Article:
Nica Pierce (Fiona Dourif), the lone survivor of Curse of Chucky, is bound to a mental institution, brainwashed into thinking that Chucky’s most recent victims were all her doing. But, when she’s downgraded to a medium security facility, this new chink in the armor is no match for everyone’s favorite killer doll and, as he reacquaints himself with Nica, her new inmates’ fragile minds provide a dangerous way in for the always maniacal Chucky (Brad Dourif). I mean, who’s going to believe the ramblings of a bunch of disturbed patients?
Writer-director, and all-around franchise mastermind, Don Mancini makes full use of his setting. Split diopter shots, fades to black, split screens and distorted dream sequence get inside these characters heads just like a 1970s-era paranoia thriller. And that’s hardly the safest place to be, as the line between fantasy and reality is blurred and viewers are thrown off and on the trail of keeping track of which new rules are being written and which are merely spinning around the dreamscape.
Harrogate Psychiatric Hospital also provides a beautiful visual backdrop and the clinical, almost THX 1138-like, white walls are the perfect canvas for scarlet splatter. And, boy does the blood fly. Stunning kills are captured with the mesmerizing visual beauty of Bryan Fuller’s recent television work (“Hannibal” and “American Gods”, in particular – the former of which Mancini worked on and he manages to shimmy in a fun gag about the show’s infamous cancellation). These sequences channel the same kind of beautiful nightmare Fuller has explored on the small screen. When death looks this good, it’s hard not to share in the delight of the kill, as Chucky extends his psychological reach beyond the Harrogate fences and deep into the cinema.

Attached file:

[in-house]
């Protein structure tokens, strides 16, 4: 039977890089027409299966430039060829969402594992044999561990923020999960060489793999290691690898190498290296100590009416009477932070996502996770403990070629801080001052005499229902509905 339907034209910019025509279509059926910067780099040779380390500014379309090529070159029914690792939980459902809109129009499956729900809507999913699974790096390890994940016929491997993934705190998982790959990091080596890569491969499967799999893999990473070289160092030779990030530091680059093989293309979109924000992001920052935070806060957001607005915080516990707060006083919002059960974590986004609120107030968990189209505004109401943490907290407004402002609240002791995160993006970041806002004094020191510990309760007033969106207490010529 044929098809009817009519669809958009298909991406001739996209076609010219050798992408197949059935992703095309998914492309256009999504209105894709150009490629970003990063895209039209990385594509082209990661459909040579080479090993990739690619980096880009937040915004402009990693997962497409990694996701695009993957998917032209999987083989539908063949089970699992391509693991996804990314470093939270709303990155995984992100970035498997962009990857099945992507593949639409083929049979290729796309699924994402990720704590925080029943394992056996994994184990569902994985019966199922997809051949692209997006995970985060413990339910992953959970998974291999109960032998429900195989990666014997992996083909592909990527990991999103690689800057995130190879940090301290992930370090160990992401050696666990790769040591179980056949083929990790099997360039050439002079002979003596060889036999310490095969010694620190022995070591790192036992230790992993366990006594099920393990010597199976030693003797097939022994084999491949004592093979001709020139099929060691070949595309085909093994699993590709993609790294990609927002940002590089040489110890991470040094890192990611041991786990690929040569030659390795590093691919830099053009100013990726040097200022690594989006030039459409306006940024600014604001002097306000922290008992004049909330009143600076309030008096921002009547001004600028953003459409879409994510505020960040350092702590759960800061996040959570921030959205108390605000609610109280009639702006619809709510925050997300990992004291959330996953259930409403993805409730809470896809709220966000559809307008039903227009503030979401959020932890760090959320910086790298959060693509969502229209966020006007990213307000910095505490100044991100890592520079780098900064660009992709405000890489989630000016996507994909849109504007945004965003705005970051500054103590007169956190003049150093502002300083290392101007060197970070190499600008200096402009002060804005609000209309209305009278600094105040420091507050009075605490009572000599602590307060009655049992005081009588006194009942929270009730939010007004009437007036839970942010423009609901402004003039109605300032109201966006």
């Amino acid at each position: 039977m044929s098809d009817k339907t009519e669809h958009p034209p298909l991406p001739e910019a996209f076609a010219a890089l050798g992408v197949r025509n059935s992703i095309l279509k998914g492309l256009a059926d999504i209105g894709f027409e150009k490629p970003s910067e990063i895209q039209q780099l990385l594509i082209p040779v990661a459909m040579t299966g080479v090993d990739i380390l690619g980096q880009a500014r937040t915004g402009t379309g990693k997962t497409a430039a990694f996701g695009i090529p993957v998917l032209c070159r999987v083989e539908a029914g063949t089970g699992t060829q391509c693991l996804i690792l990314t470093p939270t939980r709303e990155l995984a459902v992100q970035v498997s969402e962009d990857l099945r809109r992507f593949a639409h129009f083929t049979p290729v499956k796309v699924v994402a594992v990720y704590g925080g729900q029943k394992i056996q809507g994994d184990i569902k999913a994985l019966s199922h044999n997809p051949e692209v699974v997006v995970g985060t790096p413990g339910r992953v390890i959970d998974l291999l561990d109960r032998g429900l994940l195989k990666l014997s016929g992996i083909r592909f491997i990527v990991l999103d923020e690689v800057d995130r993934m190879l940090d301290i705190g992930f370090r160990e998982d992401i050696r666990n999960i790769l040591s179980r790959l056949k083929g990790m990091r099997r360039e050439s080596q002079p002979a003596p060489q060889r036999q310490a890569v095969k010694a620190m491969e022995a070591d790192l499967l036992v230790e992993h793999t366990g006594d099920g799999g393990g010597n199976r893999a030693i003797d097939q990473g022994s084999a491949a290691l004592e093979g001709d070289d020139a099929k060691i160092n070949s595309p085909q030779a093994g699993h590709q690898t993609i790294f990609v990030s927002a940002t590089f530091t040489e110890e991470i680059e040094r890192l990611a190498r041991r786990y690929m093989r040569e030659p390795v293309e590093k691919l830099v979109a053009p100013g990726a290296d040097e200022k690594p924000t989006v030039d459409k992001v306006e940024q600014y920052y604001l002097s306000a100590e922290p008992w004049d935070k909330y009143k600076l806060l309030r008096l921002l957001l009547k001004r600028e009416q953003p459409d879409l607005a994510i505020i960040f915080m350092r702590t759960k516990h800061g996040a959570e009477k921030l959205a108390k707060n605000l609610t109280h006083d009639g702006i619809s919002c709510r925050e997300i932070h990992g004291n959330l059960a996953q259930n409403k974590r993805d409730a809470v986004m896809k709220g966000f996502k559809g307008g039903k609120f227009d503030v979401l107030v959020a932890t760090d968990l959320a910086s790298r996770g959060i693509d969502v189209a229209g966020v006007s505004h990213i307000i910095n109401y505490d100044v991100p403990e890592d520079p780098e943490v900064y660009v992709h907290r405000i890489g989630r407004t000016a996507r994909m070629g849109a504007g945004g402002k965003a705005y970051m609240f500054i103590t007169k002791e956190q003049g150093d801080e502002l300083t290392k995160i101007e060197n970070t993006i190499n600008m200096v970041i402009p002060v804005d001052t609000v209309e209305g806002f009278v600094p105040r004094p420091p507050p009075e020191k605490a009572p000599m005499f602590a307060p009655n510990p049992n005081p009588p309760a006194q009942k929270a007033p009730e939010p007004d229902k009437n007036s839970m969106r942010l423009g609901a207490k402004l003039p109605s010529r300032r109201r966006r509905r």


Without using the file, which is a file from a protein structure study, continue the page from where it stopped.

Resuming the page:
Cult goes bigger than any of the previous six films by bringing together plot threads from across the franchise. Not only is Tiffany (Jennifer Tilly) back, but, as teased in the post-credits scene at the end of Curse, Chucky’s original nemesis, Andy Barclay (Alex Vincent, returning to the role he played in Child’s Play and its immediate sequel), finds himself reeled into this new clusterfuck.
But, for all the memorable characters, Chucky has always been the star of these films and Brad Dourif once again proves this was the role he was born to play. Also superb is Fiona Dourif, Brad’s daughter, who thrives from being put toe-to-toe with her father’s longest-running role. This loyalty to character, as opposed to plucking up a fresh batch of victims each time out, instills this remarkable franchise with an emotional resonance any of the other long-running horror series would kill for, and the family ties behind the scenes only strengthen that.
Seventh films have no right to be this good or break this much new ground. Cult of Chucky takes this wild story in a whole host of new directions that franchise fans are sure to get a kick out of. There are so many batshit delights, especially as things escalate towards the finale, but to spoil them would be to ruin Mancini and co.’s grand carnival. Without a doubt, Child’s Play is a horror franchise worth treasuring. In a world where most of the other heavy-hitting horror icons are struggling to even get new films off the ground, Chucky keeps delivering the goods. He also manages to steal the end-credits stinger crown from any of those pesky superheroes with another post-credits bombshell that proves this ghost train isn’t stopping anytime soon.